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Te Papa’s Botany team recently ventured to a Wellington City Council Reserve called Hue tē Taka Peninsula/Moa Point located on the south coast of Miramar Peninsula.  See a map of the area. Our aim is to compile a species list of the plant community, supported by vouchered specimens that will be stored in Te Papa’s… Read more »

How Te Papa contributes to plant conservation

A specimen of the moss Dicranoweisia spenceri in Te Papa’s collection. This species has a conservation ranking of “Data deficient”; that is, not enough is known about its occurrence to classify the level of threat it faces. © Te Papa.

In the next two weeks, some of Te Papa’s Botany staff will be looking for several poorly known mosses and liverworts. For instance, the moss Dicranoweisia spenceri was recorded more than 60 years ago from near Mount Ruapehu but it hasn’t been reported from there since – is it still there? We’re going to check…. Read more »

What bird is that? The grim task of identifying seabirds killed by the M.V. Rena oil spill

  • Cause and effect. Dead Buller's shearwaters spell the name of the Rena, with 2 northern giant petrels to the left, and rows of fluttering shearwaters and diving petrels above. Photo: Colin Miskelly, Te Papa
  • Karen and Lucy with oiled seabirds inside the pathology tent. Photo: Colin Miskelly, Te Papa
  • Colin Miskelly (Te Papa's Curator Terrestrial Vertebrates) with a heavily olied northern giant petrel. Photo: Colin Miskelly, Te Papa
  • Fluttering shearwaters coated in oil from the M.V. Rena. Photo: Colin Miskelly, Te Papa

Te Papa bird staff are providing expert assistance to Maritime New Zealand and Massey University veterinary staff in the form of identifying birds affected by the oil spill. Three current and one former staff member have been a ‘tag team’ since 12 October, identifying the hundreds of corpses recovered by the teams patrolling the beaches,… Read more »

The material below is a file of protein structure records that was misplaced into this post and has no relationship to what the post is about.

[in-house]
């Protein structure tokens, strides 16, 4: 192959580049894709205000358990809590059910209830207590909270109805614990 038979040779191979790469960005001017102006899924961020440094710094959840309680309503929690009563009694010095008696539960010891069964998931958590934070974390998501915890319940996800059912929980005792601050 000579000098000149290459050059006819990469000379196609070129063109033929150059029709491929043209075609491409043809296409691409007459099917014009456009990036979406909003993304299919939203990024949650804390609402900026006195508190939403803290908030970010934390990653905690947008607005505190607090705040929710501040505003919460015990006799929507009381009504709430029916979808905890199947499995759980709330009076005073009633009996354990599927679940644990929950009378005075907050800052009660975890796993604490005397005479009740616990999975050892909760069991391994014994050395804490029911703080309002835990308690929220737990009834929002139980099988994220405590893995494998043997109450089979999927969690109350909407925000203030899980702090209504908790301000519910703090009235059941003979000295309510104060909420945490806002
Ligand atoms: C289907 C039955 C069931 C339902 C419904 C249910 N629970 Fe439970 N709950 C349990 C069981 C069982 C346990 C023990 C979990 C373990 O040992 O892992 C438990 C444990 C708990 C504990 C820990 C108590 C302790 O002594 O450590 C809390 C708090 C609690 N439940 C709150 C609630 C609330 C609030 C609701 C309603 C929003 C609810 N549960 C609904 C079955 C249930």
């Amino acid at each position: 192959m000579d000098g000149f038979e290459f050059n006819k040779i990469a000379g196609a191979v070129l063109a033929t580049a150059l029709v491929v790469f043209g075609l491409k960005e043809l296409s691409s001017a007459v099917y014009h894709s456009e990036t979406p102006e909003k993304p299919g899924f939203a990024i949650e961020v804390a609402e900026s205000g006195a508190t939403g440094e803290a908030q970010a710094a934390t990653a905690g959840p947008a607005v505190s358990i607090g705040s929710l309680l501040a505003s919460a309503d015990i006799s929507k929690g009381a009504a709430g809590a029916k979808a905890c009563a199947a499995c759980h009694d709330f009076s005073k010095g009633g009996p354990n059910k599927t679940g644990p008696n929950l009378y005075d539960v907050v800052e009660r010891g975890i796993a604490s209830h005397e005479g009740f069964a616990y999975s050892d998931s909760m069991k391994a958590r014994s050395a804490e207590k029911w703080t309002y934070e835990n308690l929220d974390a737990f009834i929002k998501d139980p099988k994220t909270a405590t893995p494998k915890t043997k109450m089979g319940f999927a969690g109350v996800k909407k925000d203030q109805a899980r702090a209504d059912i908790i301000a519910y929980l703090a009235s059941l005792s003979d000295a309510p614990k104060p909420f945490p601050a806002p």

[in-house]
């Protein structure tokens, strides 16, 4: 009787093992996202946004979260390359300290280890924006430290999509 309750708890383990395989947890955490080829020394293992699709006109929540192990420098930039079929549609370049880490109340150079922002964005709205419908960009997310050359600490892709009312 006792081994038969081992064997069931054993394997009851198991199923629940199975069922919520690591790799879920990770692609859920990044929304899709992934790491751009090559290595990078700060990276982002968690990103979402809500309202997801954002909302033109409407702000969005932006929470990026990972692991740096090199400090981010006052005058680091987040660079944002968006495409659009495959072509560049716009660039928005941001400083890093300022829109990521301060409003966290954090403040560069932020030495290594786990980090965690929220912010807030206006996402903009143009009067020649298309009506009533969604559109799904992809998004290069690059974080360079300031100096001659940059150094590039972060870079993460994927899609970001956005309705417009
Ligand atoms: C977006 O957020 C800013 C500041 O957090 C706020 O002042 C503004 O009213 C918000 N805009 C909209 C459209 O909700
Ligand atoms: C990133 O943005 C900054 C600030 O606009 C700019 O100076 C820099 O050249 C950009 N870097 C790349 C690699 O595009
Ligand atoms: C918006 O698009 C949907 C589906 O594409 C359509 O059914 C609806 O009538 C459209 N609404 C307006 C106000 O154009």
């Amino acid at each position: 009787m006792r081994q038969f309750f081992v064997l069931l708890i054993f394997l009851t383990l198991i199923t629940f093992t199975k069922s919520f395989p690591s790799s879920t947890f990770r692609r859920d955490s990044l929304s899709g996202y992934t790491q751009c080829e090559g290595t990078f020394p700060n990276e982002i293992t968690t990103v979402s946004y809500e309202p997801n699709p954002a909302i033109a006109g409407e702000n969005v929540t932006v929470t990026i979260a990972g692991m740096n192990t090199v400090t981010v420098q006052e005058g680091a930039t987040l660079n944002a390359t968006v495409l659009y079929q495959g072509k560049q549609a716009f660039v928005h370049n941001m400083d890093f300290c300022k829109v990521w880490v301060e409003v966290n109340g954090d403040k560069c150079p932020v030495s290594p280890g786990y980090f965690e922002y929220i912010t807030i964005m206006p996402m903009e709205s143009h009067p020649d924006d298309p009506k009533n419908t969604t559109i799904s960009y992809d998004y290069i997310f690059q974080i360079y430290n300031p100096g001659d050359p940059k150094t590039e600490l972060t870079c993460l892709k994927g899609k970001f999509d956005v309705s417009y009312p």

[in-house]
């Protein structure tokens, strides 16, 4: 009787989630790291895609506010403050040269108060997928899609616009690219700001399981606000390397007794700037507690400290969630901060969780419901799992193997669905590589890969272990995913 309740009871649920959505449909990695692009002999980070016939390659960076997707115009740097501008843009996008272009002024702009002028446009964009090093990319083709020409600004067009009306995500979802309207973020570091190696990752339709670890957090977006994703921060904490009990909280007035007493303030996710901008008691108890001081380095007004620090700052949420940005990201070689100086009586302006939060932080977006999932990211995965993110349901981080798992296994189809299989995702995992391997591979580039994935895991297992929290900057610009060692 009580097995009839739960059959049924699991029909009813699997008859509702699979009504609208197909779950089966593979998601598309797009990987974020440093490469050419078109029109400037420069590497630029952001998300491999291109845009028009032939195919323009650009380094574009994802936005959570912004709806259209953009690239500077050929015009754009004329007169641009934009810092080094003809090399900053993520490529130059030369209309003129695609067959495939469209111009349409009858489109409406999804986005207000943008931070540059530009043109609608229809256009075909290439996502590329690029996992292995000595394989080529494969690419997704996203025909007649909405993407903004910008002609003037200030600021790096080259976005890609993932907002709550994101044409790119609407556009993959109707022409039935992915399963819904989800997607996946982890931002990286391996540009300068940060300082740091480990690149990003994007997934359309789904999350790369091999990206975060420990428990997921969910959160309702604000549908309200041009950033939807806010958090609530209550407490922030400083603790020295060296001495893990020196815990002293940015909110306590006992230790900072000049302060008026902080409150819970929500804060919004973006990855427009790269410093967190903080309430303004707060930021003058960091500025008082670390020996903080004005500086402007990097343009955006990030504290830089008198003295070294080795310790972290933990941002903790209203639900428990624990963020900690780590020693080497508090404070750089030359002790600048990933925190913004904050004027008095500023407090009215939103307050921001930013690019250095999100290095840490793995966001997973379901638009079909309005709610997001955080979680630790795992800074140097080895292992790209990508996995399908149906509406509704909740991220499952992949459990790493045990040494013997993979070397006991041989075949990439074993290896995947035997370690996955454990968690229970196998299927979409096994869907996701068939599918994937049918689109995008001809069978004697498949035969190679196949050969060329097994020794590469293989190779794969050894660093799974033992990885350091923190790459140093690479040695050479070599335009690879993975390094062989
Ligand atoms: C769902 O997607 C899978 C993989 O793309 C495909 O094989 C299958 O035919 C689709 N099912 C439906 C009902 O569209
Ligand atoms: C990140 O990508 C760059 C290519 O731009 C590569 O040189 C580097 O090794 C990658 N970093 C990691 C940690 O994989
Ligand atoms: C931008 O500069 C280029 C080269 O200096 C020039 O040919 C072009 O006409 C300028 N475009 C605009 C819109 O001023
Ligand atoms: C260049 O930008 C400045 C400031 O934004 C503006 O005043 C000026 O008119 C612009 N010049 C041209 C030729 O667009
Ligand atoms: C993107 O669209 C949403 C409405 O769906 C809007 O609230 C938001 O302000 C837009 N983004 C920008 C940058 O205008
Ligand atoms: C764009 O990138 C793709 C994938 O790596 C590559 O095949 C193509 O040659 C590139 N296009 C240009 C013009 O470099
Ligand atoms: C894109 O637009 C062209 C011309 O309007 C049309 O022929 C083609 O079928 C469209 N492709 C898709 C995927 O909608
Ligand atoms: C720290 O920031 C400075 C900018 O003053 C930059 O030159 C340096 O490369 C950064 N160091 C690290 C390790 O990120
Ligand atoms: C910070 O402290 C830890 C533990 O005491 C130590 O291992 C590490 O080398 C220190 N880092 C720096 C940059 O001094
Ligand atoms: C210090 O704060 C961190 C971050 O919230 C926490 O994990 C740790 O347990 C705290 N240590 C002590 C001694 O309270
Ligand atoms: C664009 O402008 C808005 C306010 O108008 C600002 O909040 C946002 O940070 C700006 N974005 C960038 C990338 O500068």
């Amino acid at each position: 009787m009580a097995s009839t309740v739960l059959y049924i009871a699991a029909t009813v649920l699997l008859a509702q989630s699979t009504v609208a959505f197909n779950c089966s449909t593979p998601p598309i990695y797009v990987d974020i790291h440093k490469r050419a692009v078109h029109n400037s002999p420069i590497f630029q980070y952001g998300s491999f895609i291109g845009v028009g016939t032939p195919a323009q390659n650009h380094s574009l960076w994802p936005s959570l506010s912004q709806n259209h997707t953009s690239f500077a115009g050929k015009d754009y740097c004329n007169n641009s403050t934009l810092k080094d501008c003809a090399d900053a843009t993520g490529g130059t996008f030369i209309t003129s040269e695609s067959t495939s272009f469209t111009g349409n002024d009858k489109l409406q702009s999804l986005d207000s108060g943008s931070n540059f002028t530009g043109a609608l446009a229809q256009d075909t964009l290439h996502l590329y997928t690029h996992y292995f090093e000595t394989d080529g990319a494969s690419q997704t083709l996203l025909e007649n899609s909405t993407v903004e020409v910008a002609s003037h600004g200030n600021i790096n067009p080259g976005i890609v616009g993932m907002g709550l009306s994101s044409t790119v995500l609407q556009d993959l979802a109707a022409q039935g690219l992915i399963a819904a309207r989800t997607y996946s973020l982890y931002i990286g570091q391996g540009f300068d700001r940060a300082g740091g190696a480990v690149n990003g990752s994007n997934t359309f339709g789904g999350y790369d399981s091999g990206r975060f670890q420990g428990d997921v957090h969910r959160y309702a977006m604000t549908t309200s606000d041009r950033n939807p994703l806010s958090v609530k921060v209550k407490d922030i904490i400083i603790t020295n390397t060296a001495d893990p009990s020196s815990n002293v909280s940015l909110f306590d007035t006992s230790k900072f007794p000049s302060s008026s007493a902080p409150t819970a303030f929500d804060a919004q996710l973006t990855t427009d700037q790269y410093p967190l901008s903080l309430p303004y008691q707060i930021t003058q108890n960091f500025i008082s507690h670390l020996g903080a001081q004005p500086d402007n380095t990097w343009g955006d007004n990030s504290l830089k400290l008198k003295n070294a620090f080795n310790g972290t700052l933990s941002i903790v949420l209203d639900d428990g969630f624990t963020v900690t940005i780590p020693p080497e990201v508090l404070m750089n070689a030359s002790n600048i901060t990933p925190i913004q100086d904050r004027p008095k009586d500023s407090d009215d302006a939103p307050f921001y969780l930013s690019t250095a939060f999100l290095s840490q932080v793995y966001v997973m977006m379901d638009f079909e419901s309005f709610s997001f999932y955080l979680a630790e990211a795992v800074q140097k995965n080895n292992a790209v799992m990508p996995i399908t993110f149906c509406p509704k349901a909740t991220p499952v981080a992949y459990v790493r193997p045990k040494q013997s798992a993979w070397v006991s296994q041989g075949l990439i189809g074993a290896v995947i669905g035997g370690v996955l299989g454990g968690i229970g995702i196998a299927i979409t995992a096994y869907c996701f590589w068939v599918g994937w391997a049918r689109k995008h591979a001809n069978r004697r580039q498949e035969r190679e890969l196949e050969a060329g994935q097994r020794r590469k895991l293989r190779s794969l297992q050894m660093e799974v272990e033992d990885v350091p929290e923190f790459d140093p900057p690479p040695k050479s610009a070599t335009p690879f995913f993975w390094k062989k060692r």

Up the volcano: Fiji ferns II

  • Mixed plantation of dalo (taro) and kava, Nabukelevu-ira.  Photo Leon Perrie, Te Papa.
  • Farewell from Nabukelevu-ira.  Photo Leon Perrie, Te Papa.
  • Matt von Konrat (right, Field Museum) indicates to Matt Renner that he has five great discoveries from the volcano climb.  Lars (behind) keeps the seat occupied.
  • A few of Matt Renner’s (Royal Botanic Gardens Sydney) collections from the summit. Photo Leon Perrie, Te Papa.

A highlight of our Fijian expedition was a trip to Kadavu, a medium-sized island south of Viti Levu.  Kadavu is a priority for Conservation International.  Four species of bird occur there and nowhere else in the world.  However, little is known of Kadavu’s bryophytes, lichens, and ferns, and it was our job to find out. While… Read more »

Ferning in Fiji

  • Maidenhair fern, Adiantum capillus-veneris.  This is not native to Fiji but has become a common weed around many parts of Suva. Photo Leon Perrie, Te Papa.
  • A young frond of Blechnum milnei, a Fijian endemic that is closely related to New Zealand’s kiokio, Blechnum novae-zelandiae. Photo Leon Perrie, Te Papa.
  • A Hymenophyllum filmy fern competes for space with mosses and liverworts on a tree trunk in cloud forest on the Delainbukelevu volcano. Photo Leon Perrie, Te Papa.
  • Koru (unfurling frond) of a species of Pneumatopteris fern in Fiji.  Photo Leon Perrie, Te Papa.

I’m lucky to have escaped the end of the New Zealand winter with a work trip to Fiji. This was as part of a Conservation International-funded, international expedition. The trip was led by Matt von Konrat of Chicago’s Field Museum, with local logistics coordinated by Marika Tuiwawa and Alivereti Naikatini of the University of the… Read more »